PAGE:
My chiropractor is my hero. I never truly appreciated this until adulthood (I’ve been seeing him for all my skeletal/muscular complaints since middle school). And, truth, my admiration came from nowhere on a seemingly random day. I recently found myself in the midst of a minor car accident. No one was ireperably hurt and the car was easily fixed, but I walked away with some shoulder and back pain which meant a trip to the chiropractor. This is when a truth that had been creeping at the periphery of my consciousness hit me like a load of bricks.
He’s not just a chiropractor; he’s a philosopher; he’s a historian; he’s a sociologist. His office is situated toward the back of the building, framed by dark wood trim from a bygone era. Walking down the hall is like slipping through time to go see William Randolph Hurst or Harry Selfridge– to a time full of dark, oaky splendor with flashes of gold and cigar smoke. This is where he lurks, like Gatsby on the terrace above the frantic energy of a modern world.
He’s been wearing more bow ties, recently, making him look a little bit like Thomas Edison, or Mr. Chips. In fact, he is Mr. Chips, ensconced in an academic world, eccentric, disconnected. To talk to him is like attending a lecture from a lauded scholar with unpublished manuscripts on the most obscure topics.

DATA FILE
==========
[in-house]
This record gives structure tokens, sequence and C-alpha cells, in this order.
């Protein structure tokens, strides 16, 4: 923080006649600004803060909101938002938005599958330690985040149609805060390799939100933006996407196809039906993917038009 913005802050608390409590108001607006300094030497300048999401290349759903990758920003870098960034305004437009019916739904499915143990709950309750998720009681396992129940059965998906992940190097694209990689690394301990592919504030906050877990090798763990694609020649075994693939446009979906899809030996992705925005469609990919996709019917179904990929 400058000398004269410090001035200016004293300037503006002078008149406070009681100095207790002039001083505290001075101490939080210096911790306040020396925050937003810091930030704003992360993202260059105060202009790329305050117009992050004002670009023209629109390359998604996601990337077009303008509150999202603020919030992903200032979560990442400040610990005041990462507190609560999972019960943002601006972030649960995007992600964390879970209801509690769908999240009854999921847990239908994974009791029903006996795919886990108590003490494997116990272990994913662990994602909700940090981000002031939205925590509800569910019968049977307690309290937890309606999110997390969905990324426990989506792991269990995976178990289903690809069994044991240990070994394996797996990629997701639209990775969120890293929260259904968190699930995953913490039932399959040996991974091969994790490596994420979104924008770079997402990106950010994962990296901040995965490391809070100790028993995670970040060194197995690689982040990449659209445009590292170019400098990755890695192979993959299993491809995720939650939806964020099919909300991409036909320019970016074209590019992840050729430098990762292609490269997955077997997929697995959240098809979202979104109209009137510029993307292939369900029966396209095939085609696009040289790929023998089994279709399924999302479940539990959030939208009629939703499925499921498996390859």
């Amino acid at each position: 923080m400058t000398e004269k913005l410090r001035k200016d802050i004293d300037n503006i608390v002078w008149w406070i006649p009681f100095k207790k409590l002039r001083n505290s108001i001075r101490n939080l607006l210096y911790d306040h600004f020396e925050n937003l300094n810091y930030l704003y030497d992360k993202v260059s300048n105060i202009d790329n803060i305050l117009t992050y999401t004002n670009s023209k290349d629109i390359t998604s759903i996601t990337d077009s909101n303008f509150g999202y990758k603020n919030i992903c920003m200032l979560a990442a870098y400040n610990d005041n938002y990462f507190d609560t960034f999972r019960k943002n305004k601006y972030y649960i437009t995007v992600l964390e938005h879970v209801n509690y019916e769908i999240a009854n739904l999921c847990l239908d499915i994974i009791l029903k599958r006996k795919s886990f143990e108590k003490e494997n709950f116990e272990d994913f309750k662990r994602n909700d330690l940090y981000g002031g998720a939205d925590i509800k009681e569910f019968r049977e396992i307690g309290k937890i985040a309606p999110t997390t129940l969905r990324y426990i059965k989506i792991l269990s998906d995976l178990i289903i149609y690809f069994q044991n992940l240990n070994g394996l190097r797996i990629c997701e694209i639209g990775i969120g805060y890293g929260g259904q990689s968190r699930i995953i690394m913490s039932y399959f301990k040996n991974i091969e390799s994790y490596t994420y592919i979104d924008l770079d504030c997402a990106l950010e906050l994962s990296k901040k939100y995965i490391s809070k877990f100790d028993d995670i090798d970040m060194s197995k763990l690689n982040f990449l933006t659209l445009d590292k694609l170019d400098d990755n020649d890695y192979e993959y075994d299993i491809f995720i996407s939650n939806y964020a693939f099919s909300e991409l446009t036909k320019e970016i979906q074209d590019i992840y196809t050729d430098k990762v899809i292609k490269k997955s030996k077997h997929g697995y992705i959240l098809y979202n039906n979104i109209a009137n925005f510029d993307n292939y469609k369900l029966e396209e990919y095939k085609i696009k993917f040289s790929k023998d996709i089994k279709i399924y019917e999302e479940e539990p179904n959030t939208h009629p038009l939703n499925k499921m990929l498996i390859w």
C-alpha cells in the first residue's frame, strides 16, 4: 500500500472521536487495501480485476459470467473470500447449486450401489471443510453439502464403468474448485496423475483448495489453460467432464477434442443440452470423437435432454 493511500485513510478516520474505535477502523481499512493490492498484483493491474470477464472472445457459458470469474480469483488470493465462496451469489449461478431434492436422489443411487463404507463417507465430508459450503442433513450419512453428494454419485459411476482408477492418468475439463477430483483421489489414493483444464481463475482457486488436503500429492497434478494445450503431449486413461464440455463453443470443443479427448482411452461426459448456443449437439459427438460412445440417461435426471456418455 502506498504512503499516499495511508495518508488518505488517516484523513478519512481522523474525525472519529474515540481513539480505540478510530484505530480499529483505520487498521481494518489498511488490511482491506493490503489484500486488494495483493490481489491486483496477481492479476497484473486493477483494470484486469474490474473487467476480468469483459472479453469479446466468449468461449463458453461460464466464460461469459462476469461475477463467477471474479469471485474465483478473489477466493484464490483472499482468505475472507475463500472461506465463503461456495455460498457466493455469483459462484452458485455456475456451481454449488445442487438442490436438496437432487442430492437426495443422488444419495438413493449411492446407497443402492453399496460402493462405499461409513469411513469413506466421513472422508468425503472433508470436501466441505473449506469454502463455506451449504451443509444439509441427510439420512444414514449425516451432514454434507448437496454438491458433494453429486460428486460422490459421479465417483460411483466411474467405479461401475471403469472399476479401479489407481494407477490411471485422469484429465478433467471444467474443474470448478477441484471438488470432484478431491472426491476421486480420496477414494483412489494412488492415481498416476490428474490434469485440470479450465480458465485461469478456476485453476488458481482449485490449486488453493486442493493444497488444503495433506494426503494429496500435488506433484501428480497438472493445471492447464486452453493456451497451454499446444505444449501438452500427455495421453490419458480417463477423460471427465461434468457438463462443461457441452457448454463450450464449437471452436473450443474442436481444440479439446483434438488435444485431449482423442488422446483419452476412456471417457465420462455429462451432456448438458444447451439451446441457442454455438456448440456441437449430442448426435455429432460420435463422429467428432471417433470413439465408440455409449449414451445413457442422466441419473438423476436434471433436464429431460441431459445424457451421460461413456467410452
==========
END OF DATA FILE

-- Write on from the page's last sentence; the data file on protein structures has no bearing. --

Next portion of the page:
He grins widely as you enter, introduced by the technician who had previously attached electrodes to your affected areas. For a moment, his features disappear into the crevices of his glee. He greets you, tells you to lie on the table and begins to massage at your neck, needing your shoulders at the base pausing only to crack your head to one side or the other. Sometimes it’s satisfying. Sometimes nothing happens and the disappointment comes on as strong as a perfunctory Christmas present or missed opportunity. Somewhere, deep in you soul, you are sorry for disappointing him, though you’re sure he doesn’t really care. He’ll try something else.